Iron is useful throughout the body but it is mainly present in our blood where it is attached to a molecule known as haemoglobin. It is the presence of these haemoglobin molecules that gives us red blood cells making our blood red. People with not enough iron in their diet will suffer from a condition known as anaemia due to lack of these red blood cells. Someone who suffers from anaemia, or an anaemic, will have a pale complexion and often lack in energy. Anaemia is more common in women than men due to menstrual blood loss so women need a higher amount of iron in their diet.
There is more calcium in the body than any other mineral, 99% of which is in our bones and teeth. The other 1% is used for clotting blood, to aid muscle movement and in the function of nerves and some enzymes.
Sodium and Chloride (Salt)
Salt is an essential part of our diet as it is present in all body fluids. However in the modern diet there is far too much salt as it is added to a lot of convenience food. The average intake of salt in the UK is 9g per day and the recommended amount is far less at only 6g a day. This may seem like a low amount but this 3g drop could help prevent heart disease, stroke and other diseases associated with high blood pressure.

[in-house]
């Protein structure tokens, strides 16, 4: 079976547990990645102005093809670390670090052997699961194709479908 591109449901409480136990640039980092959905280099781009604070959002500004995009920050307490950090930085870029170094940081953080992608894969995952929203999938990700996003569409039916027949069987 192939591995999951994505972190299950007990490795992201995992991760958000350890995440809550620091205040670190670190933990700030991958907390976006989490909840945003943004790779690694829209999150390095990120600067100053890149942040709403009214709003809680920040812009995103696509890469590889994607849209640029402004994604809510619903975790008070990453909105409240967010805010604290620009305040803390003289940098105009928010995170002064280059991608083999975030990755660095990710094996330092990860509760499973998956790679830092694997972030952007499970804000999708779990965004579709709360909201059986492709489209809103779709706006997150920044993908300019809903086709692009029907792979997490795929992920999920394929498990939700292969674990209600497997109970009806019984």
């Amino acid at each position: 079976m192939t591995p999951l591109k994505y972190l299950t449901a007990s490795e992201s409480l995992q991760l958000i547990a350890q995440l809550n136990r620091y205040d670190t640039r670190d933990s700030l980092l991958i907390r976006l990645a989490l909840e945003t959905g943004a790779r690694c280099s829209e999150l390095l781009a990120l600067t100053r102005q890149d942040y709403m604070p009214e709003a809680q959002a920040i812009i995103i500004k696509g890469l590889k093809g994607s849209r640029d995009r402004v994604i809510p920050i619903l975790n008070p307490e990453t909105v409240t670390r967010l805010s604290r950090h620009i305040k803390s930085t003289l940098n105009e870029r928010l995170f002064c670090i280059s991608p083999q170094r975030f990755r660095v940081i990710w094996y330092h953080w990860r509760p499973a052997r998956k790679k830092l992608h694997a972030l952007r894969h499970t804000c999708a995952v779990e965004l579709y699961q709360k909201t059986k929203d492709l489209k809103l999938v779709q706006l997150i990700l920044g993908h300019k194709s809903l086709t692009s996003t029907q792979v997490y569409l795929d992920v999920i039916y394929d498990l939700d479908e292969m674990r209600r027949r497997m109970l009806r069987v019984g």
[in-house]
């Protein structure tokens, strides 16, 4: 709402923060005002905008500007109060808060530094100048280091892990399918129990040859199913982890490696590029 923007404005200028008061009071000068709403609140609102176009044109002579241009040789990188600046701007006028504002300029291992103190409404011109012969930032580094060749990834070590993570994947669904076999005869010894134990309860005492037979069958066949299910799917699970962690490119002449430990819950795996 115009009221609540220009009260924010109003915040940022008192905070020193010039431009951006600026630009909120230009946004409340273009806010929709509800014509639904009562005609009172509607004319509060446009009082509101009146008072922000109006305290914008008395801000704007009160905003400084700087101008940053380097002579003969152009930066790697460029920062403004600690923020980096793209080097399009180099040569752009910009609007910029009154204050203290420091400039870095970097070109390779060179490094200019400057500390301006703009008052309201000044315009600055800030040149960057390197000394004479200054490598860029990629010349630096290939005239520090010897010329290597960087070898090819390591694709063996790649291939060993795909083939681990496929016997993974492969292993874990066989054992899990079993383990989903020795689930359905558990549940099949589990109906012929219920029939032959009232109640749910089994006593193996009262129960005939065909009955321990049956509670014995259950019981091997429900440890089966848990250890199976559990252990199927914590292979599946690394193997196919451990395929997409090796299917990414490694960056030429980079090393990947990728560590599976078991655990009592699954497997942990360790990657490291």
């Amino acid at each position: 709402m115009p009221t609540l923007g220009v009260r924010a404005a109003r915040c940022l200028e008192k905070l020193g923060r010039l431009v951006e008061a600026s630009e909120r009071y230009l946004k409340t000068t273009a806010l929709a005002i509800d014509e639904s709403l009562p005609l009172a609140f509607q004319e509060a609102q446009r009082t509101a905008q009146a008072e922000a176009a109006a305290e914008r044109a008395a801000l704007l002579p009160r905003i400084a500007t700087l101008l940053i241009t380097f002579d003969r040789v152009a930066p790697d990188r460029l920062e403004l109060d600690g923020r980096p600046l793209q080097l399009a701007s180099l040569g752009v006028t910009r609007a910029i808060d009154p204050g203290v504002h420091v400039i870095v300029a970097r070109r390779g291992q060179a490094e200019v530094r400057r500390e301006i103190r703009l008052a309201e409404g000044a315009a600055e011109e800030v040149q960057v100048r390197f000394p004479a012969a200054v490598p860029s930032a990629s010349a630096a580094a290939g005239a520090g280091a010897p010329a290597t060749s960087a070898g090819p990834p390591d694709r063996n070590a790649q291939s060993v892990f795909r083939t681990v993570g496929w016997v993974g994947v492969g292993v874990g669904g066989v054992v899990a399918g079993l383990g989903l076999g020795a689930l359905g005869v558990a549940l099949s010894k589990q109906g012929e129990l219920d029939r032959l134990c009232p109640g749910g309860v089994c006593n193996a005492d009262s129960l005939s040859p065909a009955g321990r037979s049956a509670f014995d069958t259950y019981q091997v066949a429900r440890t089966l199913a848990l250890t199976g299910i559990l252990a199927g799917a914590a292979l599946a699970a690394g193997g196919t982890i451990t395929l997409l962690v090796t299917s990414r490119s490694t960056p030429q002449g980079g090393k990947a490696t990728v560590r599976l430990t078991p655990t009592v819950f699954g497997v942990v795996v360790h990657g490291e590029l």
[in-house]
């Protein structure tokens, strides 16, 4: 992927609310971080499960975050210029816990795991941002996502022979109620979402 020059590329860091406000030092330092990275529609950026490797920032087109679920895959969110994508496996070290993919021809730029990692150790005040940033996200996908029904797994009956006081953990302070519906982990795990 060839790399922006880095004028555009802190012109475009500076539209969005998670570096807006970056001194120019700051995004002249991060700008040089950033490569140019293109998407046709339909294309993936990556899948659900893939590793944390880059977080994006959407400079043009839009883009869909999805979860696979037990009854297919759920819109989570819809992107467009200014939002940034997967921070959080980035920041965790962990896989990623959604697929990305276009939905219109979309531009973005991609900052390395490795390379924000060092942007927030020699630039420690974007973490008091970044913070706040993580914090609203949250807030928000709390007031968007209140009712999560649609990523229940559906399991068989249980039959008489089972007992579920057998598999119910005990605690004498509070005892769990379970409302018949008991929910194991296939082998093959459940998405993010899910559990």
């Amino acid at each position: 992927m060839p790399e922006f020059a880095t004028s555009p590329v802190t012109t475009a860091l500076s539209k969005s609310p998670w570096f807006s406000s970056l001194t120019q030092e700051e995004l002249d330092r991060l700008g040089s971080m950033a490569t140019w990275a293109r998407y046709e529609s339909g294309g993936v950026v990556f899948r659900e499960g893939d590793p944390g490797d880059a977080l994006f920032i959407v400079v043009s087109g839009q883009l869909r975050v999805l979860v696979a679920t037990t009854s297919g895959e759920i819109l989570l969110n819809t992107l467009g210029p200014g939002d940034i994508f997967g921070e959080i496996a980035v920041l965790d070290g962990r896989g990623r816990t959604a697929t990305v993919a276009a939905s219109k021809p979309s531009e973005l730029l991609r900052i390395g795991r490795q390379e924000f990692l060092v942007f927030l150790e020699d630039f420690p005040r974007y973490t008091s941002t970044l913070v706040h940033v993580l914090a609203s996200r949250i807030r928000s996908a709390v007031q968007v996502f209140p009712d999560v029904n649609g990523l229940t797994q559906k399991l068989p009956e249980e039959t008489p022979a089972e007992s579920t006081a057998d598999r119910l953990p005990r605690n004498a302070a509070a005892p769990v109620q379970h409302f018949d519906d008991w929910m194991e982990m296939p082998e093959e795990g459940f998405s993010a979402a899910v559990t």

Ways of Reducing Salt intake
Unfortunately if you are used to a lot of salt it can be difficult to cut down. It may help to cut down a little at a time, adding extra herbs or spices instead. Also be careful of hidden salt in products such as stock cubes and gravy. You can make your own vegetable, meat or fish stock by boiling your vegetable/meat/fish scraps and passing the liquid through a sieve. Fish heads are often used to make fish stock and for vegetable stock you can use pea pods and leek tops. This stock can then be used straight away or frozen you can also add a little corn flour to thicken it up to make gravy.